Wednesday, April 11, 2018

Why All Educators Need SAMR And TPACK

Lately, the work I’ve been doing with teachers and leaders has centered around the engaging and effective use of technology. In addition to developing a guide for how teachers can plan better using technology and what leaders can look for when doing walkthroughs, I have had many conversations around the transformational use of technology. Specifically, what does that  look like?

On its surface technology can make learning more fun and engaging. Allowing students to create podcasts or work on websites, write blog posts or use 3-D printers certainly engages students and shows them what is possible. However, what is lacking from many of the discussions is what pedagogical impacts the use of technology can have on learning. Moreover, if there isn’t a clear understanding of what types of activities promote the most student gains, then the use of technology is just flashy and in some cases, makes learning less effective.

Sure, learning should be fun, but if it’s not effective then what’s the point?

Many districts and teachers turn to technology specific instructional models to help their understanding of the use of technology and how to use it for more than just a digital worksheet or typing an essay. SAMR is the most popular and widely understood today. However, it tells just half the story. We also need to understand TPACK.

Wait. SAMR? TPACK? What do these letters mean and why do I need both?

SAMR Model-The SAMR Model was introduced by Ruben Puentedura in 2006. The model describes the life cycle of technology integration, specifically focusing on how to enhance learning through the use of technology.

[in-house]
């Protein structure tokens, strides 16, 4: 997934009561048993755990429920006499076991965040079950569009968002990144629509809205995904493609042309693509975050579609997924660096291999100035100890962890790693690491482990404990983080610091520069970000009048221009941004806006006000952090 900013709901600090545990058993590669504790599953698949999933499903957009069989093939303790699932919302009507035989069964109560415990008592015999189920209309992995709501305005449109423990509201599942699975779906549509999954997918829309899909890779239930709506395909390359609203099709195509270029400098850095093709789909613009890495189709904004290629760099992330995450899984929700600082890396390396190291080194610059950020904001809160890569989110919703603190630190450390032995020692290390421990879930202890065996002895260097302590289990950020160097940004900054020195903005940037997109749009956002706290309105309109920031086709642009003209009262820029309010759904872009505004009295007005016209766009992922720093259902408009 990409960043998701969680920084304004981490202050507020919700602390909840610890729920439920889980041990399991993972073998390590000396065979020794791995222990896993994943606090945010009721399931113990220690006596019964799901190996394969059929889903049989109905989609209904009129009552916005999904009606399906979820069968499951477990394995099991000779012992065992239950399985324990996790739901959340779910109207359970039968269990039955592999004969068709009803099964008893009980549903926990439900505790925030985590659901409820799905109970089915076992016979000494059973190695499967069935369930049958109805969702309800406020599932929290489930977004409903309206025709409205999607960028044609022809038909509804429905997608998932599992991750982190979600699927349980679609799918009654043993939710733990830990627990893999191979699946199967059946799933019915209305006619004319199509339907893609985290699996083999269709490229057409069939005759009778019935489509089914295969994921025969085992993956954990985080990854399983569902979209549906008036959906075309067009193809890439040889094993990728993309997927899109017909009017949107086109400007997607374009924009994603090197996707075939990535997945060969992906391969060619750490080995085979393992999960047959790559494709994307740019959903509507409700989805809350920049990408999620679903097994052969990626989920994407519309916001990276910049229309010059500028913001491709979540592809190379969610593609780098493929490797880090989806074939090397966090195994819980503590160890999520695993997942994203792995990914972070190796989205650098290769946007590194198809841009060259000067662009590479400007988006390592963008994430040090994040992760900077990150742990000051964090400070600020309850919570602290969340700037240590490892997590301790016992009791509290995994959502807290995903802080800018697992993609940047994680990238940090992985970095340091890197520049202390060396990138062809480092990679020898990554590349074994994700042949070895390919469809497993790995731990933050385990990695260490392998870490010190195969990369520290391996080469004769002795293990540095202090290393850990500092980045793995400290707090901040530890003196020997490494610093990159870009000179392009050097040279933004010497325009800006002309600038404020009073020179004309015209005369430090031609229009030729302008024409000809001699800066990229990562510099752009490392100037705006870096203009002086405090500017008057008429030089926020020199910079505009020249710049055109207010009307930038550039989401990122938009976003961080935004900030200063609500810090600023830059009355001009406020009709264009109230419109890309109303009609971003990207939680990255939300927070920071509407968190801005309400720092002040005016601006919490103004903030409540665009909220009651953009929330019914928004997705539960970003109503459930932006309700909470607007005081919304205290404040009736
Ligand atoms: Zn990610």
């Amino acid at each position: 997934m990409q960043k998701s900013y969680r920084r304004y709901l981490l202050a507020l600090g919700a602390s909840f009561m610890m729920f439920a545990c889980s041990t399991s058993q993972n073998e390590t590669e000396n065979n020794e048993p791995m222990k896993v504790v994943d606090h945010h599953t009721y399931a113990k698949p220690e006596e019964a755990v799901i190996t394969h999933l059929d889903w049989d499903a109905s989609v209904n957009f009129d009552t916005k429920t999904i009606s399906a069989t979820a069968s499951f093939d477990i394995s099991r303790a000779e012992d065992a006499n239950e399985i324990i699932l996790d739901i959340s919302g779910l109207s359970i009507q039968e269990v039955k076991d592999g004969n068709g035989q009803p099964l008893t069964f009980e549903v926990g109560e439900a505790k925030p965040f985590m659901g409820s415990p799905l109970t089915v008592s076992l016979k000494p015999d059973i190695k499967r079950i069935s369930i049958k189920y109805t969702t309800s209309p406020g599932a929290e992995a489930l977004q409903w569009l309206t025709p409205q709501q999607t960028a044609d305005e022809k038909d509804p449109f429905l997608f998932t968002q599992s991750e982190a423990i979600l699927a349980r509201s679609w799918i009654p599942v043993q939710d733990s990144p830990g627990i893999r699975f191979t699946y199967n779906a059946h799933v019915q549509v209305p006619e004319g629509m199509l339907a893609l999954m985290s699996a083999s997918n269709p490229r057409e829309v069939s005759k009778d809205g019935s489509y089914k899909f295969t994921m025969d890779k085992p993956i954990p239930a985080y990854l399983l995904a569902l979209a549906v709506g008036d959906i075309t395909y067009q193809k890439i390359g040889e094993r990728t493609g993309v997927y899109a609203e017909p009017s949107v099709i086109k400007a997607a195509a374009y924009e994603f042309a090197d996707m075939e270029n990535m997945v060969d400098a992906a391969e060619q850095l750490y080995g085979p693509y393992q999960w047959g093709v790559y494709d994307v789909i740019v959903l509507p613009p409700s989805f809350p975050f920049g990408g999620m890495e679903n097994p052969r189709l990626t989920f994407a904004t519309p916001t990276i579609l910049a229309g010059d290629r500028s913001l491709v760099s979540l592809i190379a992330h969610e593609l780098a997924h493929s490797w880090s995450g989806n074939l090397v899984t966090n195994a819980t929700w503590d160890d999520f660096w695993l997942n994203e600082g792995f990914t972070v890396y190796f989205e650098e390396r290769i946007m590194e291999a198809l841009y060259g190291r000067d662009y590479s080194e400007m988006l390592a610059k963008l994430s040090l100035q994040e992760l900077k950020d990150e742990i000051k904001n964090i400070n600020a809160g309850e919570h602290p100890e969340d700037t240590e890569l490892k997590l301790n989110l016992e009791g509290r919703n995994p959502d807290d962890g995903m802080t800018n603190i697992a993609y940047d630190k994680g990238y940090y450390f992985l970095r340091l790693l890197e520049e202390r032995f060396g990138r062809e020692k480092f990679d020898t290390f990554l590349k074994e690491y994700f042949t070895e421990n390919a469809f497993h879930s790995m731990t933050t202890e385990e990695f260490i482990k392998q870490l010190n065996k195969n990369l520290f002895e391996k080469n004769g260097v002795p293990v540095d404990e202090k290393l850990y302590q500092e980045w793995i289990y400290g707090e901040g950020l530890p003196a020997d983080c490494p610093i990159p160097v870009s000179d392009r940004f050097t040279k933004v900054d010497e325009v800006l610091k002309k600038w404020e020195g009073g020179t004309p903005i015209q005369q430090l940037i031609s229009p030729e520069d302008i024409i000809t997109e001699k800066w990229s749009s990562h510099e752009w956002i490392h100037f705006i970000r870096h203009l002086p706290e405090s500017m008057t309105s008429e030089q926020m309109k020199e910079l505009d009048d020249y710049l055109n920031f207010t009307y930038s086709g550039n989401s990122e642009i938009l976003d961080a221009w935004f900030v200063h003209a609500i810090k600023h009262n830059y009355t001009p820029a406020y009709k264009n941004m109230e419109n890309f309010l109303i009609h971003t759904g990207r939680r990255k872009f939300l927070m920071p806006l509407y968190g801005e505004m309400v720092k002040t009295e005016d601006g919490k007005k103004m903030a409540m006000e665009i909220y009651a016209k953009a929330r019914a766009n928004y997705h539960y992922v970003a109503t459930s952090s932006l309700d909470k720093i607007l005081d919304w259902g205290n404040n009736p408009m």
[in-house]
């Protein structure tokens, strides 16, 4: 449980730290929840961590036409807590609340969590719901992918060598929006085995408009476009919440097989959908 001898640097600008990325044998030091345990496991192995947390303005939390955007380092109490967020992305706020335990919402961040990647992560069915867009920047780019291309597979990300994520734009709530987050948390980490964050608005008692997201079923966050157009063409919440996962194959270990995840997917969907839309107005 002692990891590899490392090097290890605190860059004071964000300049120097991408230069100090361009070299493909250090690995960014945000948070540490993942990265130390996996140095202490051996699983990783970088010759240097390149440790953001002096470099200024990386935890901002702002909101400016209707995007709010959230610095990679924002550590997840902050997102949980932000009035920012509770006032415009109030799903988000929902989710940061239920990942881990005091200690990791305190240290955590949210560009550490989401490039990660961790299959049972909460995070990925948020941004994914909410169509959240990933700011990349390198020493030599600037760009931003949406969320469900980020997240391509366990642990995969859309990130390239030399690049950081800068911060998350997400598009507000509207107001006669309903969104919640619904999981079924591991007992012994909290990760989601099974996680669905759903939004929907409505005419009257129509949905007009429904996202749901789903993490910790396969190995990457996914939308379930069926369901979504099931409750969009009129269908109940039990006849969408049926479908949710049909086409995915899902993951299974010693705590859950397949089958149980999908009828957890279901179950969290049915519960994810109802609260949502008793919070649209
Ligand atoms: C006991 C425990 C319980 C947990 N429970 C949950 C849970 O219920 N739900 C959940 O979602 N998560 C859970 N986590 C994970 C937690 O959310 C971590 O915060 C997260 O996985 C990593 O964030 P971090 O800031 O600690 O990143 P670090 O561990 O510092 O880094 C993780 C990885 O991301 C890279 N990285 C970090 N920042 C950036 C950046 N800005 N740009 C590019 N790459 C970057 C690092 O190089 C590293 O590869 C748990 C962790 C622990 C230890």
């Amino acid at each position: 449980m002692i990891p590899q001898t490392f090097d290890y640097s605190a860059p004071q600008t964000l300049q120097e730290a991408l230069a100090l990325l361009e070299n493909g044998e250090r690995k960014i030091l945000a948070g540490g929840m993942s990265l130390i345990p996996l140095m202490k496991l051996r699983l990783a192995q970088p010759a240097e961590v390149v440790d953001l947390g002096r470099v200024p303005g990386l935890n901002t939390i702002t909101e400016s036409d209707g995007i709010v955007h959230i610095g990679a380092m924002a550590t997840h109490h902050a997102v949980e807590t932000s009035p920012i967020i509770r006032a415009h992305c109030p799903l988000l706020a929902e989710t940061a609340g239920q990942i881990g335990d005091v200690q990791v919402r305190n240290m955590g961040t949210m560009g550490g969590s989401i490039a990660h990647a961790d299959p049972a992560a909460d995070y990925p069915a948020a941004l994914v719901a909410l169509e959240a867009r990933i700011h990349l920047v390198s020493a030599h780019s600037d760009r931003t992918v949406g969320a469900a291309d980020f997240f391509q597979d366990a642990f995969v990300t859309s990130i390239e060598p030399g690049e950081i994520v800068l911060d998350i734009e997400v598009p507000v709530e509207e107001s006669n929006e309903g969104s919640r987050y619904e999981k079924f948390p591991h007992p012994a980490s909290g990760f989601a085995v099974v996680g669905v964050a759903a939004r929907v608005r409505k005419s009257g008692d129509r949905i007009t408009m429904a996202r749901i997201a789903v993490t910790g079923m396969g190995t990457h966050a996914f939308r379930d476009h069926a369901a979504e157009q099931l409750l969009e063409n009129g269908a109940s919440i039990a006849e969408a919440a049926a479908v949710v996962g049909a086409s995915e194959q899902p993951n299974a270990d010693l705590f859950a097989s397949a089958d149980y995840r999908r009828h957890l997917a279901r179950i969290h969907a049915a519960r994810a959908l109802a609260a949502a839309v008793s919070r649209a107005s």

In its simplest form SAMR helps teachers understand how common instructional tasks can be enhanced through the use of technology. Moving a written assignment to a digital document is substitution. Sharing that digital document with a partner is augmentation. And so on. Here is a simple video to understand SAMR.

In many of the districts and classrooms I’ve worked with, SAMR is the go-to model to help teachers better understand how to bump up their lessons and make them more engaging with technology. And on the surface it makes sense. Take what teachers have traditionally done instructionally and show them how, through the use of technology, they can make that learning better.

However, simply relying on SAMR doesn’t take into account pedagogy or context, prior knowledge or even an understanding of the content to be taught. SAMR is also sometimes presented as a one way “ladder.’ Teachers need to “teach above the line” in order to be engaging and effective. That is a fallacy. Some lessons might only need substitution to be effective, while others might need redefinition. Hence the reason we need something else to help guide teachers in making better decisions on the use of technology grounded in sound content understanding and pedagogical skills.

TPACK Framework-The TPACK Framework was introduced by Dr. Matthew Koehler and Dr Punya Mishra in 2009 as a way to help guide teacher understanding on the effective integration of technology in learning, focusing on 3 specific knowledges teachers must have when integrating technology.